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Gib schools prepare for ‘radical’ change as UK cancels exams

Gibraltar’s schools will operate in a “radically’ different way as from Monday amidst the Covid-19 pandemic, after the UK Government closed schools and cancelled GCSE and A-Level exams.
The Gibraltar Government has moved to utilise the schools and provide a service to the community amidst the ongoing disruption.
In a tailor-made approach here designed to provide childcare without involving relatives over the age of 70, schools will remain open and will provide an educational service to those children whose parents chose to send them.
But neither attendance nor the curriculum will be enforced under the new arrangements.
The days and times that these facilities will be available will be extended beyond traditional school hours.
The decision, which was outlined by the Gibraltar Government last night, follows the UK’s decision to close its schools to all pupils except those of key workers in a bid to slow the spread of Covid-19.
Speaking from Downing Street, Prime Minister Boris Johnson said his Government would ensure that "in time" pupils due to sit exams this summer get the qualifications they need after it was announced that exams will not take place as planned in May and June.
Mr Johnson said that the qualifications would be "administered" fairly and in order to protect pupils' interests, but did not give details on how and when this would happen.
As a result UK examination bodies have determined that they should cancel all GCSE and A-Level examinations for the spring/summer term 2020.
The decision to cancel GCSE and A-Level examinations removed an “important fetter” which have been a key consideration for the Gibraltar Department of Education and NASUWT Gibraltar in deciding how to continue to impart education in Gibraltar in coming months in the context of the measures being implemented to slow the spread of the COVID 19 virus.
In Gibraltar, the advice of the Director of Public Health remains that schools are a safe place for children and for teachers.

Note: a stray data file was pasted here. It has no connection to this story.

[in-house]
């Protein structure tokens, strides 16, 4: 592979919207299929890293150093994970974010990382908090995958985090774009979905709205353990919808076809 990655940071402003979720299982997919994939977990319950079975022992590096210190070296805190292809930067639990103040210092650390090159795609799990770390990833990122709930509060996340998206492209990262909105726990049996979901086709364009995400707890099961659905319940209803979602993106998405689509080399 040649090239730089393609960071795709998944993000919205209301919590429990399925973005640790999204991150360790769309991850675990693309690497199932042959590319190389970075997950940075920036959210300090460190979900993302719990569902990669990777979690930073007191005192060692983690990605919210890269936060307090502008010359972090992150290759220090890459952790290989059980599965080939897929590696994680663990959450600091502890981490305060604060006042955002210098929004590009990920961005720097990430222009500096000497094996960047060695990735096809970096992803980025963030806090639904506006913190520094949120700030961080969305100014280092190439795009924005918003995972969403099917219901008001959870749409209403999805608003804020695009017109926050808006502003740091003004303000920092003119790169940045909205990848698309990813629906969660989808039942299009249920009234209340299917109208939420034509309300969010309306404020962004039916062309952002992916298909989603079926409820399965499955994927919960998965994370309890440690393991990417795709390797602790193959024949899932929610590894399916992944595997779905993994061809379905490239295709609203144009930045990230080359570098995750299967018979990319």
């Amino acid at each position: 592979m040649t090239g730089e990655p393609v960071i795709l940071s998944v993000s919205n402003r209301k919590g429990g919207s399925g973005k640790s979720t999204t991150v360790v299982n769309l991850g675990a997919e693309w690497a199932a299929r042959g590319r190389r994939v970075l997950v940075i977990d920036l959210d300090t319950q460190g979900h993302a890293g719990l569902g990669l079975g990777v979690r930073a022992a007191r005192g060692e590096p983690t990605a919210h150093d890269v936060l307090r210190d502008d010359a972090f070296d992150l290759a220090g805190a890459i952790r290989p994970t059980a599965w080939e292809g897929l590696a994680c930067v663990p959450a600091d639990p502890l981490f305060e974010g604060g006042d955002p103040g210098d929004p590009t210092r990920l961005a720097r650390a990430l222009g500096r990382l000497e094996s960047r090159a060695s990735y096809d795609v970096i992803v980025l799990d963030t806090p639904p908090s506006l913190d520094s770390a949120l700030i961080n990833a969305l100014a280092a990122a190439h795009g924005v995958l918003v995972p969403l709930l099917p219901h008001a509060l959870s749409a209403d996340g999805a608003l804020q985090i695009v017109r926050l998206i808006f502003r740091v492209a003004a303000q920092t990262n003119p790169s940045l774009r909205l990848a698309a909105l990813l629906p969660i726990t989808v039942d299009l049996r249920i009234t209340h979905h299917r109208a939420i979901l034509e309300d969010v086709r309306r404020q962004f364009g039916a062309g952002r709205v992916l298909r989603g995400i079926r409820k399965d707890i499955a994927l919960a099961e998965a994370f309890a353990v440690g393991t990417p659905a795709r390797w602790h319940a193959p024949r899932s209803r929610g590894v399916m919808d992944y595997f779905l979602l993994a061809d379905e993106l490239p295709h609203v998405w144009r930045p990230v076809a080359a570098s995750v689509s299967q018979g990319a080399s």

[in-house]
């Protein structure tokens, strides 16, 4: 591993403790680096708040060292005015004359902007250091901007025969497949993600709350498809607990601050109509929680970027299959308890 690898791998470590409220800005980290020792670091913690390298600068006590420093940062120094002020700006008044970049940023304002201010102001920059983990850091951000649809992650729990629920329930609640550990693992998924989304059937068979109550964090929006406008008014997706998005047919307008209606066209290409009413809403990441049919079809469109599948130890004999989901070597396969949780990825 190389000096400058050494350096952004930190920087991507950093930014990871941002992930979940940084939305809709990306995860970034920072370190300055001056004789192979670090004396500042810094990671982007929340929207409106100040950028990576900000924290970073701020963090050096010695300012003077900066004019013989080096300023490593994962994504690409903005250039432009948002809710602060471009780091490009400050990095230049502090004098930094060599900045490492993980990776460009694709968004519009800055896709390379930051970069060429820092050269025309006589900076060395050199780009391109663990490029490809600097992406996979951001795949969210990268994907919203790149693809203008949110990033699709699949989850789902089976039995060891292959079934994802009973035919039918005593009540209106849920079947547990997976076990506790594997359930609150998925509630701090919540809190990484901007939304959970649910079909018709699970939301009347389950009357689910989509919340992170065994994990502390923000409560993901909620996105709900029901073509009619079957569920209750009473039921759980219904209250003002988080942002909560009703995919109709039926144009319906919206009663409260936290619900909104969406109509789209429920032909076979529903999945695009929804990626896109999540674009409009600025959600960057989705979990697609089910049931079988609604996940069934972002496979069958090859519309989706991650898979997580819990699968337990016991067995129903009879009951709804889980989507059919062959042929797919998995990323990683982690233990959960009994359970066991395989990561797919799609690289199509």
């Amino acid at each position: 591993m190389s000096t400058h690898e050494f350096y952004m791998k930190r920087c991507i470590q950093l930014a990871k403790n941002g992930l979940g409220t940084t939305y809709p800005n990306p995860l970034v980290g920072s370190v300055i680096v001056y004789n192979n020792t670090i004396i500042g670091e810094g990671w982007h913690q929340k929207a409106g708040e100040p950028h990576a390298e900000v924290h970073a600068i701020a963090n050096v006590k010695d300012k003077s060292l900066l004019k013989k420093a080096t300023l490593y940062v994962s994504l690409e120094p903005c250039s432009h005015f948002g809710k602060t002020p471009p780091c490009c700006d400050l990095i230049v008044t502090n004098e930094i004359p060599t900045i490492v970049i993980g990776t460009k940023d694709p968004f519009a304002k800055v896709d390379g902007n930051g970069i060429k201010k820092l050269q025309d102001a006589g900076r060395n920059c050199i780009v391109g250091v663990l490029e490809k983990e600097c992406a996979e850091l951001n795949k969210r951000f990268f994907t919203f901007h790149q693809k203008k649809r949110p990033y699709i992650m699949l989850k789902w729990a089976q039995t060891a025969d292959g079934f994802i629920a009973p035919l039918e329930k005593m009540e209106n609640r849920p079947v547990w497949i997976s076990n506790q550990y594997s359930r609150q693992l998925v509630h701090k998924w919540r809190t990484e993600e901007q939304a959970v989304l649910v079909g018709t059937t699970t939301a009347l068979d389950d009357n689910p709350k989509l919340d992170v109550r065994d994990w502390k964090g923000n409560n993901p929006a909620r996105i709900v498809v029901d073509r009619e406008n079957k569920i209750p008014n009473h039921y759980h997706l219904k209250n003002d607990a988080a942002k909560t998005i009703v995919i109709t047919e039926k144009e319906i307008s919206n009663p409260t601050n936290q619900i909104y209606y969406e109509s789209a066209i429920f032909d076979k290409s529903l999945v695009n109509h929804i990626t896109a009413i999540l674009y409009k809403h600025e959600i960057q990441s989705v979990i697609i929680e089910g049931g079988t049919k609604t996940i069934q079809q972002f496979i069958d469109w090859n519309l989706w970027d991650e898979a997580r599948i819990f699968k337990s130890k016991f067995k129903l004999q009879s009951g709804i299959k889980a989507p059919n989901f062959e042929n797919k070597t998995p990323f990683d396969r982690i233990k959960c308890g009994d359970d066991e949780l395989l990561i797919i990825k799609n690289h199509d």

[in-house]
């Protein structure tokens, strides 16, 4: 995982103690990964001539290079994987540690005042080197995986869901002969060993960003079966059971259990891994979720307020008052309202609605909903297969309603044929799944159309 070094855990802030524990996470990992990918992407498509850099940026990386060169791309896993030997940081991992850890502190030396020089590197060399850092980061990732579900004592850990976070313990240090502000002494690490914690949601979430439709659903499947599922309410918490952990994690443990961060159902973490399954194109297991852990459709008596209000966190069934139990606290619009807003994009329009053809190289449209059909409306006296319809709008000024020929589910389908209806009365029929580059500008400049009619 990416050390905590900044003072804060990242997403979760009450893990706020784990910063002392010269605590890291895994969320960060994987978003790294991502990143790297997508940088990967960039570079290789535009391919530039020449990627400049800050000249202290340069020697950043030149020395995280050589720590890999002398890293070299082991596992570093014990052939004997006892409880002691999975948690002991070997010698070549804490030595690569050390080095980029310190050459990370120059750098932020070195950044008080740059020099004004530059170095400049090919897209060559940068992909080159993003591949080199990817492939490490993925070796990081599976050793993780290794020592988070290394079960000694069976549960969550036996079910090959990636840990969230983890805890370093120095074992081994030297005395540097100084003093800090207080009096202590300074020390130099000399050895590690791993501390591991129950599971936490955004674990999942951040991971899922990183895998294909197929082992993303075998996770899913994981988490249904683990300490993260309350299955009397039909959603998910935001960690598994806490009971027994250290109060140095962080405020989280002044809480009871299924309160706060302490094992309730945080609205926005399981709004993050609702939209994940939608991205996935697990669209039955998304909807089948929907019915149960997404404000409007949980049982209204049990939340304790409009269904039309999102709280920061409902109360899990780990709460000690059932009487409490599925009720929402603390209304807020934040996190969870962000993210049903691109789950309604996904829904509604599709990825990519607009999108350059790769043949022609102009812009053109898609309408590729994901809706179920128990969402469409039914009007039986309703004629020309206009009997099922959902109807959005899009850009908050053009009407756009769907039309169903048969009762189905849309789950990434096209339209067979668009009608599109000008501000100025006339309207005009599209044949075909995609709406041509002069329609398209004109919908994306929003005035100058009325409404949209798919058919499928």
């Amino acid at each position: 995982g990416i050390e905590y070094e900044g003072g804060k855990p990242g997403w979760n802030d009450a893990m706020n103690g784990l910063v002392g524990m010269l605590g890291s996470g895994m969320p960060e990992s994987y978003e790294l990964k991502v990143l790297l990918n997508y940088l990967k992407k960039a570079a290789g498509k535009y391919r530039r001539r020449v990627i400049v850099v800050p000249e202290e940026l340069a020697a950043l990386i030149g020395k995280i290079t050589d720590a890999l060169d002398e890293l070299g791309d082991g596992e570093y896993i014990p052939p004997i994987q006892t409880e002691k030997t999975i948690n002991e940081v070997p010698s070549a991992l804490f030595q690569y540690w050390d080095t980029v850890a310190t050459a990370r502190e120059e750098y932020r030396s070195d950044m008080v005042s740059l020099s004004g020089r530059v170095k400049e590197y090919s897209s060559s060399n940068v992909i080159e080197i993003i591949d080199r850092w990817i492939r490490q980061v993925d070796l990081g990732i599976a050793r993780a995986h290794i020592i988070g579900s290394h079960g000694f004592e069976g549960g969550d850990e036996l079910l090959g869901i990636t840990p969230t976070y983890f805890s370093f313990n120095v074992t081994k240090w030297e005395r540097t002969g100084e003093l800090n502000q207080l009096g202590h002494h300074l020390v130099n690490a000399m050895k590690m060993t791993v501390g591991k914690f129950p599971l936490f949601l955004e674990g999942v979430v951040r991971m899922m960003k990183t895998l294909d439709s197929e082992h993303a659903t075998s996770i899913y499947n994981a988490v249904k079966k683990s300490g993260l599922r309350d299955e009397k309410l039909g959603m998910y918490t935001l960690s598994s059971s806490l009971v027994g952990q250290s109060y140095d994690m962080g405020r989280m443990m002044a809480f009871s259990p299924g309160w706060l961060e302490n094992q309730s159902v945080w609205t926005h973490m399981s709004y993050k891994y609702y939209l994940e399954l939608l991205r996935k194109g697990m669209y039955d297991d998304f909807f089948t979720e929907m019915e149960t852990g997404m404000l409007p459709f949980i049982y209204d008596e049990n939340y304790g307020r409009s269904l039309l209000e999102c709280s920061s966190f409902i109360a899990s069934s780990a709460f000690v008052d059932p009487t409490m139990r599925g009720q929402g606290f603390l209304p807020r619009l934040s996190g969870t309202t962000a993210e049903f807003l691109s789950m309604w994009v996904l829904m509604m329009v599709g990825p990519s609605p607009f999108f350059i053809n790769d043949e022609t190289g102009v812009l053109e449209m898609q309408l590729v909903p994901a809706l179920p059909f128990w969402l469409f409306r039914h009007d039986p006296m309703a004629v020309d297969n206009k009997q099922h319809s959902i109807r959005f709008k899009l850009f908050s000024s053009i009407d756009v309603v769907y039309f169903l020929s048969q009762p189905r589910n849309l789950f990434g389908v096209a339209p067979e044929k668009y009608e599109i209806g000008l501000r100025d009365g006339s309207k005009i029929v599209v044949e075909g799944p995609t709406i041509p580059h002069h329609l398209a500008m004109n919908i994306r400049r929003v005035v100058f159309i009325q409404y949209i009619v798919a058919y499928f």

But amidst dwindling school attendance - down to 35% on Wednesday - the Department for Education had made clear it will not enforce the requirement for children to attend school.
In a statement the Government said: “In the circumstances, and given the announcement by the Prime Minister and the Secretary of State for Education in the United Kingdom, it is likely that school attendance in Gibraltar will be reduced even further from tomorrow.”
“This will likely especially be the case given that examination classes have now found that external examinations are not going to go ahead this spring/summer term.”
“As a result, in Gibraltar, the Government and the NASUWT have agreed that it will not be practically possible for schools to remain open to impart the National Curriculum beyond this week.”
And, speaking on GBC last night, Chief Minister Fabian Picardo said Government schools will therefore operate in a different way as from Monday.
He said: “We have decided that, as from next Monday, schools will continue to provide a service to the community primarily by providing a safe environment for children of all workers who are not otherwise able to make suitable childcare provision without involving relatives over the age of 70 years.”
“We will extend the times when these facilities will be available for extended hours and additional days to be agreed between the Department and the NASUWT and potentially for extended age groups. The Department and NASUWT will be working on the details together in the coming days.”
“We will review in the next 48 hours whether all schools are required to provide this facility. This will depend on the numbers of children. We will consider, in particular, which schools will be used for this purpose. These will include schools which have the facility to provide lunches for children.”
“We would like to reassure all students of examination year groups, that we will be keeping a close eye on the latest information provided by OfQual, to ensure that students’ ability to obtain their qualifications is not compromised.”
“It would be helpful to the Department of Education to have an idea of the number of children who will be making use of these facilities.”
“There has not been a change in the medical position, but we are taking a necessary pragmatic approach in the developing circumstances.”
Whoever wishes or needs to avail themselves of this service should register for this service by informing the Department of Education by a note from the parents to the teachers tomorrow morning or Friday.
Additionally, parents can also communicate with the Department of Education on queries arising from these issue on the email will be available as from tomorrow
The Government said it has made this decision in the closest possible consultation with the Minister and Director of Education, key representatives of the committee of the NASUWT, the Director of Public Health and the Acting Medical Director.

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